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On machine A I have the folder

/home/a/

On machine B I have the folder

/home/b/

I wish transfer all files, directories and sub-directories of /home/a in /home/b with sftp On machine A I tried the commands:

sftp fibon82@machineB.com
put /home/a/* /home/b/

but it doesn't work, i get the error message: "skipping non-regular file /home/a/a1"... [a1 is a sub-directory of a]
How could I modify the put instruction?

Thanks! :)

EDIT:

I solved using scp:

scp -r /home/a/ fibon82@machineB.com:/home/b/
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migrated from stackoverflow.com Feb 8 '12 at 13:57

This question came from our site for professional and enthusiast programmers.

2  
put -r would have worked too. – WakiMiko Feb 8 '12 at 16:07
    
Ok but how could I know that for "put command" the option -r is available? If I look here only the flag -P is described... The same in the manual Thanks! :) – fibon82 Feb 9 '12 at 0:37
    
You should post that as an answer instead. – N.N. Mar 7 '12 at 20:20
    
Yes. Instead of EDITing your question with the answer, you should answer your own question and accept it. – user41608 Jun 5 '14 at 8:32
    
@fibon82 For up-to-date manual to OpenSSH sftp, refer to the OpenSSH project. – Martin Prikryl Dec 22 '14 at 19:56
up vote 16 down vote accepted

Although not strictly equivalent to sftp, rsync is a very powerful alternative for scp and sftp, especially when updating the copies from machine A to machine B, as it doesn't copy the files that haven't been altered; it's also able to remove files from machine B that have been deleted from machine A (only when it's told to of course).

In your case, the syntax would be

rsync -zrp /home/a/ user@remote.host.com:/home/b/

The -r option is for recursively copying files, -z enables compression during the transfer, and -p preserves the file permissions (file creation, edit, etc.) when copying, which is something that scp doesn't do AFAIK. Many more options are possible; as usual, read the man pages.

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Ah thank you! :) A new thing that I learned! – fibon82 Feb 9 '12 at 0:08
    
@fibon82: You're welcome :) – Karolos Feb 9 '12 at 6:47
1  
i love you, i synced 400MB of data in 1 minute by just using your code. I would add you should also use --progress otherwise you'll be staring at nothing without knowing what's happening (and at what speed :) ) – Sandro Antonucci Dec 18 '12 at 22:18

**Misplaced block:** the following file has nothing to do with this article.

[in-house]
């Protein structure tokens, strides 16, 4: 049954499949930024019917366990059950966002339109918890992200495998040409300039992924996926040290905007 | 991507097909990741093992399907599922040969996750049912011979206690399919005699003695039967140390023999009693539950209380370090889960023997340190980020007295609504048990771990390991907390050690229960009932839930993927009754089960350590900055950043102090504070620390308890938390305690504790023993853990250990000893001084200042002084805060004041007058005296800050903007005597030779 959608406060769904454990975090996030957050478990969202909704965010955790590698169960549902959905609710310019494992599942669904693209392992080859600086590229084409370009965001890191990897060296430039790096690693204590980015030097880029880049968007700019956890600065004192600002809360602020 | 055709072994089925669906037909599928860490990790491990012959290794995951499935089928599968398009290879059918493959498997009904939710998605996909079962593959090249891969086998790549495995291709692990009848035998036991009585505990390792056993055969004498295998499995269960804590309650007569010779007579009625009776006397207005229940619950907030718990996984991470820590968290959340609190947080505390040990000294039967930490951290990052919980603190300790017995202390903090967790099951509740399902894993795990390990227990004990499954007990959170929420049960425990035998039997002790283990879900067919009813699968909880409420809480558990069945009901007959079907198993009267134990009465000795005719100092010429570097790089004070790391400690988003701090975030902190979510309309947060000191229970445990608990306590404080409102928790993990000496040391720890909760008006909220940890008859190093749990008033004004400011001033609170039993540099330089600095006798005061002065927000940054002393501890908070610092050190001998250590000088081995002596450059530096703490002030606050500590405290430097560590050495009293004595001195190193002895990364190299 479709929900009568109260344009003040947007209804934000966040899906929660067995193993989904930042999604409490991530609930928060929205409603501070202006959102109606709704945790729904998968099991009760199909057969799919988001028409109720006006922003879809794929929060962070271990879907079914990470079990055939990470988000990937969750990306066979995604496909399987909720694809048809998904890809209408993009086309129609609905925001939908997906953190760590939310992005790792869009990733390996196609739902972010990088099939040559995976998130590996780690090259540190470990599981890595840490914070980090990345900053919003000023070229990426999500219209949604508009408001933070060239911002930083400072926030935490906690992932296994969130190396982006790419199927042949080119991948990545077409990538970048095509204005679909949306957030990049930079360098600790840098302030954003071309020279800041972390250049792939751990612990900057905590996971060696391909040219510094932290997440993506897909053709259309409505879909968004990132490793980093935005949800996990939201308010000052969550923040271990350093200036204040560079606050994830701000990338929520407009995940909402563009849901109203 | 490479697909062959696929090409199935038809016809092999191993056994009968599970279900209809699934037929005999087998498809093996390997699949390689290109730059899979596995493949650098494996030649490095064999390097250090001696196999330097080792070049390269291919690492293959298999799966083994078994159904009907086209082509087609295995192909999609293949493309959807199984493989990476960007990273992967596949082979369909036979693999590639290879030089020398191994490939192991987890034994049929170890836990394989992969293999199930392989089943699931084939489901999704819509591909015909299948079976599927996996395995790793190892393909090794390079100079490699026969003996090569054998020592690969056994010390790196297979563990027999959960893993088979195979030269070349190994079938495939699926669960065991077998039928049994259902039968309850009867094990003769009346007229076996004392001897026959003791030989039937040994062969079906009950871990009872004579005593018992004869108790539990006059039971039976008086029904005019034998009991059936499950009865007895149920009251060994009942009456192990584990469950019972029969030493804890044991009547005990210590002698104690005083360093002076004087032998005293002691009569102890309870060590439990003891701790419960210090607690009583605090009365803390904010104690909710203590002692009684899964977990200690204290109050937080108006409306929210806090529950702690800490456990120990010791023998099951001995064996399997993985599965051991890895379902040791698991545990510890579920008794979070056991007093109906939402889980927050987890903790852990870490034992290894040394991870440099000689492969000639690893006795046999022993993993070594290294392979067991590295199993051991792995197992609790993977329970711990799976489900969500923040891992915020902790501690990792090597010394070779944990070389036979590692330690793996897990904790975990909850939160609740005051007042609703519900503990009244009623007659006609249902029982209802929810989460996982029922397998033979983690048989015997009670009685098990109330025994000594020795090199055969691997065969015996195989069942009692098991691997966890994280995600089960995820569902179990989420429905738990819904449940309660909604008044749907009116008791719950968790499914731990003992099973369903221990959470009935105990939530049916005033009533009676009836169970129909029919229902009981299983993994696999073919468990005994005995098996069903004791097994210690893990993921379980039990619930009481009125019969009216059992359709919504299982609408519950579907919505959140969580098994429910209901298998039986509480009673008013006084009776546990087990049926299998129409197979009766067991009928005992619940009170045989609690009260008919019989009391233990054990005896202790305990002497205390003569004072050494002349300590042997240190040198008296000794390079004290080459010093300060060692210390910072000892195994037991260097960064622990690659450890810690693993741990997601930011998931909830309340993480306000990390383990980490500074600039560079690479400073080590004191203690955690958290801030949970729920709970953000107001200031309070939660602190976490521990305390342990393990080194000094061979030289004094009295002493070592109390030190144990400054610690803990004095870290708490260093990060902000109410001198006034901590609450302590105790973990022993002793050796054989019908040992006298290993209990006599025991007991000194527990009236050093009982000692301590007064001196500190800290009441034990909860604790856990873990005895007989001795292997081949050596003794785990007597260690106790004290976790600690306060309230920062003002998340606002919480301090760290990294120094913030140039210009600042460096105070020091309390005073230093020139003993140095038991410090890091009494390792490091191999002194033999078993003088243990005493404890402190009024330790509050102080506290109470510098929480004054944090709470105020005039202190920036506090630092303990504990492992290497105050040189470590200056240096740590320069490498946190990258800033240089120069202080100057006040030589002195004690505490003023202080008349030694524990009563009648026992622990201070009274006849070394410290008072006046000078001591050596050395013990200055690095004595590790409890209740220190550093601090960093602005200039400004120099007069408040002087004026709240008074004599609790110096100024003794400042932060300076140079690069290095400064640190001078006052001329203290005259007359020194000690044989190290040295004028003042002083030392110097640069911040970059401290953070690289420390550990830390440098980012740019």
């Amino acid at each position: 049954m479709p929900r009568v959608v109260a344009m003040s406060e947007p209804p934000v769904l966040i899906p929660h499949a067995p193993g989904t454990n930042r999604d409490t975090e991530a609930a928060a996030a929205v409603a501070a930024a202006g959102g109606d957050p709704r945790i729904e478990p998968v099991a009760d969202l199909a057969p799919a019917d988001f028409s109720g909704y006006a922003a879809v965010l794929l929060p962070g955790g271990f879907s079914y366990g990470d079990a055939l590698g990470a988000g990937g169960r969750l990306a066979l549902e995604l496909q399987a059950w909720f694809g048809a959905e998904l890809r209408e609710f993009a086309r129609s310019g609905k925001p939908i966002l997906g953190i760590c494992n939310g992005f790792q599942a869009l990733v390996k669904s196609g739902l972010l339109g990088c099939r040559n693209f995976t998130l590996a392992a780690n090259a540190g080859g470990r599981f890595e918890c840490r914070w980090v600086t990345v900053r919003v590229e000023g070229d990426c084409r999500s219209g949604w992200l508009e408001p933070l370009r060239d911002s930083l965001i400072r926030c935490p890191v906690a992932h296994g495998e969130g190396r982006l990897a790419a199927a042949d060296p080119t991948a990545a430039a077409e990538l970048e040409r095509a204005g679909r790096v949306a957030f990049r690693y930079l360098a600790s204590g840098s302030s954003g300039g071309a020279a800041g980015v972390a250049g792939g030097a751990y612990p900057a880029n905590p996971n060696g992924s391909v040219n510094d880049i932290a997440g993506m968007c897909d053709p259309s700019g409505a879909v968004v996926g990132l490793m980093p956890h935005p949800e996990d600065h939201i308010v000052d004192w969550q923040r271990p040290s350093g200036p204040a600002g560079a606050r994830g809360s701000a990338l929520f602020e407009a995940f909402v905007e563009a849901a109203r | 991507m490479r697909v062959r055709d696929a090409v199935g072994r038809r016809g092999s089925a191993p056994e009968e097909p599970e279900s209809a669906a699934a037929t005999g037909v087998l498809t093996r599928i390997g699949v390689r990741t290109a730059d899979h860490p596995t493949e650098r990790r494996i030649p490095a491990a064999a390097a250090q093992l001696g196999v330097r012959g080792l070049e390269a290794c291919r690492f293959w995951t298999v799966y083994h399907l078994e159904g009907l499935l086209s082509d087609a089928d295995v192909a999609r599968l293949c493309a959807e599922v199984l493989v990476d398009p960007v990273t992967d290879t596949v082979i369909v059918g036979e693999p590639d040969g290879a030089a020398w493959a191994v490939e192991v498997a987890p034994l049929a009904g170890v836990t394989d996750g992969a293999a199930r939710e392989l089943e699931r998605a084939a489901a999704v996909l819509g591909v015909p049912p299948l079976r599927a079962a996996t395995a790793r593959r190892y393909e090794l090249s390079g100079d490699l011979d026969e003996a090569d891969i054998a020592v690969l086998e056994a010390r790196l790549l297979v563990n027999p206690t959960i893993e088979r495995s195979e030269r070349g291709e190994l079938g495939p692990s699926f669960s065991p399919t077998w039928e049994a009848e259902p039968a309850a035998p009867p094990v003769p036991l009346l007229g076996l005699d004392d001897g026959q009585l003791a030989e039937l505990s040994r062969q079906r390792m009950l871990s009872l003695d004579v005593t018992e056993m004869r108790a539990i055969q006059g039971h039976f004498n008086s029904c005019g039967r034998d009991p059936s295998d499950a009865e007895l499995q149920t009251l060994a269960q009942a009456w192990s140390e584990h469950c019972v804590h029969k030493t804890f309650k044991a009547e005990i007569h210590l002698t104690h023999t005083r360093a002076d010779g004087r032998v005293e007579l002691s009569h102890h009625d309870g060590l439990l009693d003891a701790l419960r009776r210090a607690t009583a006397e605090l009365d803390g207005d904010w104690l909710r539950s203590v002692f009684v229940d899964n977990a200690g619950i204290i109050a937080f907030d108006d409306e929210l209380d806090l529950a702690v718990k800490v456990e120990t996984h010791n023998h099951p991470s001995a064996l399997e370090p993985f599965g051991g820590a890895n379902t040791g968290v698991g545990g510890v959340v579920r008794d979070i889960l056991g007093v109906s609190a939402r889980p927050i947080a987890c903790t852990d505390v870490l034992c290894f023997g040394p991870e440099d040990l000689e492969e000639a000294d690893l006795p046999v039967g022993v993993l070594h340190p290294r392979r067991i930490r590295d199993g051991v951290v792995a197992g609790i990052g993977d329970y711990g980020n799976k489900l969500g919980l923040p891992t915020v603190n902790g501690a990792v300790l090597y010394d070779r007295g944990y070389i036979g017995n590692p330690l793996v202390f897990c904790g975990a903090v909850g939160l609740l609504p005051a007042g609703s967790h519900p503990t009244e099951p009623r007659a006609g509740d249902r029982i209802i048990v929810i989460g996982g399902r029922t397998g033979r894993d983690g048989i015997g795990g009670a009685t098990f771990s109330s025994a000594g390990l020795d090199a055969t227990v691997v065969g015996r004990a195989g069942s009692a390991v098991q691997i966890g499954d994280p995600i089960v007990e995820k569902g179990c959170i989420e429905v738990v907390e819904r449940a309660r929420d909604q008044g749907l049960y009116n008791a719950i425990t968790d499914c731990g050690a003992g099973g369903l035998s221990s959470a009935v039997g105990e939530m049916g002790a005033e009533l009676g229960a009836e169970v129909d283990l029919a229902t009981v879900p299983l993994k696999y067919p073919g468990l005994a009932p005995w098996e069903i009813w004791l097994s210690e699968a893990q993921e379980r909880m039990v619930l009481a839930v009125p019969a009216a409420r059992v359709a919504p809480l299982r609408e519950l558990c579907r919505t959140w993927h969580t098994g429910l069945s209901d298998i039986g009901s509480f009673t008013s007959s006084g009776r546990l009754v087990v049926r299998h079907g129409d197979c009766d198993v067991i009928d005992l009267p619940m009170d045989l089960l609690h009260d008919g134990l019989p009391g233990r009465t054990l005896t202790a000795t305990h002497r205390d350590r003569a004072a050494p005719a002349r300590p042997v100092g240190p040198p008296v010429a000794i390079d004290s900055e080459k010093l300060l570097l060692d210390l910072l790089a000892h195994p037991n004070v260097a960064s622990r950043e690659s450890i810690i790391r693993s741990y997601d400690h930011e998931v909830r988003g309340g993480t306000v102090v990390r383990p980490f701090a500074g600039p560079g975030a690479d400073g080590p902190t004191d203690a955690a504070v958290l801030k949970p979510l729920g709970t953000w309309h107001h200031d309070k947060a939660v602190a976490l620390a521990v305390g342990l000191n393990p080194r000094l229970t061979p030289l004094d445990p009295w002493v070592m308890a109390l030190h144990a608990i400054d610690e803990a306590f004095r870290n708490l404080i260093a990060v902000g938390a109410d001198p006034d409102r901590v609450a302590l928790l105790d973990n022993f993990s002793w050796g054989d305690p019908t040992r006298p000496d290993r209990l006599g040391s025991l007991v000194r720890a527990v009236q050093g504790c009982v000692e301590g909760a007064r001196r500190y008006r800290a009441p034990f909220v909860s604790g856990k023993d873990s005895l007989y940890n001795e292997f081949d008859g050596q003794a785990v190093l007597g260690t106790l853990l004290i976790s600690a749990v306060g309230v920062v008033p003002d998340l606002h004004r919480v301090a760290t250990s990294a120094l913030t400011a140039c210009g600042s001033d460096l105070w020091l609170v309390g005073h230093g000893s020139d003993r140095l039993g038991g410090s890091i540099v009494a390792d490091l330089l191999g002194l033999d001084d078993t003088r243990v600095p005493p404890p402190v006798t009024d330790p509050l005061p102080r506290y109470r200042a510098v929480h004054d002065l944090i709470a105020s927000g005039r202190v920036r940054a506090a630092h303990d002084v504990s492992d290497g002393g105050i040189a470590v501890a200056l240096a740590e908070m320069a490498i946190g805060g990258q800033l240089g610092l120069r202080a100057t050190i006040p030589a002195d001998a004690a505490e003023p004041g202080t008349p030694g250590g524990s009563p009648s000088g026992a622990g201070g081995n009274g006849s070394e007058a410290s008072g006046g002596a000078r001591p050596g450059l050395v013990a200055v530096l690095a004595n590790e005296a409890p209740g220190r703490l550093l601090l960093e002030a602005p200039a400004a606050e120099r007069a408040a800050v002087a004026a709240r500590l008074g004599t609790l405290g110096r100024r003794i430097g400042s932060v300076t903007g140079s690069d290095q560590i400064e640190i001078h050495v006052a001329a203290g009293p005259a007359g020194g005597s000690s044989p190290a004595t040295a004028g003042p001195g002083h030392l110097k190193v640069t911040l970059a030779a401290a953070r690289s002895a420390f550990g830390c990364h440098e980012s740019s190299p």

1  
Sadly rsync does not speak sftp-Protocol. So if you set up an sftp-chroot using ssh's build in internal-sftp then rsync fails. – Tino May 3 at 11:54

scp (secure copy) is the Linux de facto for transferring files over a secure tunnel. In your case you would want to use the recursive switch, e.g.:

scp -r /home/a/ user@remote.host.com:/home/b/
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4  
sftp and scp are actually different protocols, both based on ssh. – paradroid Feb 8 '12 at 16:20
1  
Yes, if the server only allows sftp protocol, this answer does not work. – ruffp Dec 6 '13 at 14:05

In sftp this command recursively uploads content of the current directory to the remote current directory:

 put -r .

See man sftp.

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The -r switch is supported since OpenSSH 5.4 only. – Martin Prikryl Dec 22 '14 at 19:52
    
Note that the -r switch is client side only (part of sftp command). So the server (here: receiving) side does not need OpenSSH 5.4, only the client needs to support it. – Tino May 3 at 11:57

Try using

put -r /home/a/ /home/b/

for more info check out: this

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1  
The -r switch is supported since OpenSSH 5.4 only. – Martin Prikryl Dec 22 '14 at 19:52
    
Note that the -r switch is client side only (part of sftp command). So the server (here: receiving) side does not need OpenSSH 5.4, only the client needs to support it. And: This should be the accepted answer, as getting (the possibly unsupported) rsync as answer to a question tagged sftp is a bit confusing. – Tino May 3 at 12:00

In my case rsync wasn't possible so I used:

mput -rp /home/a/ /home/b/
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There's no mput command in OpenSSH sftp. Maybe you refer to psftp? – Martin Prikryl Dec 22 '14 at 19:52

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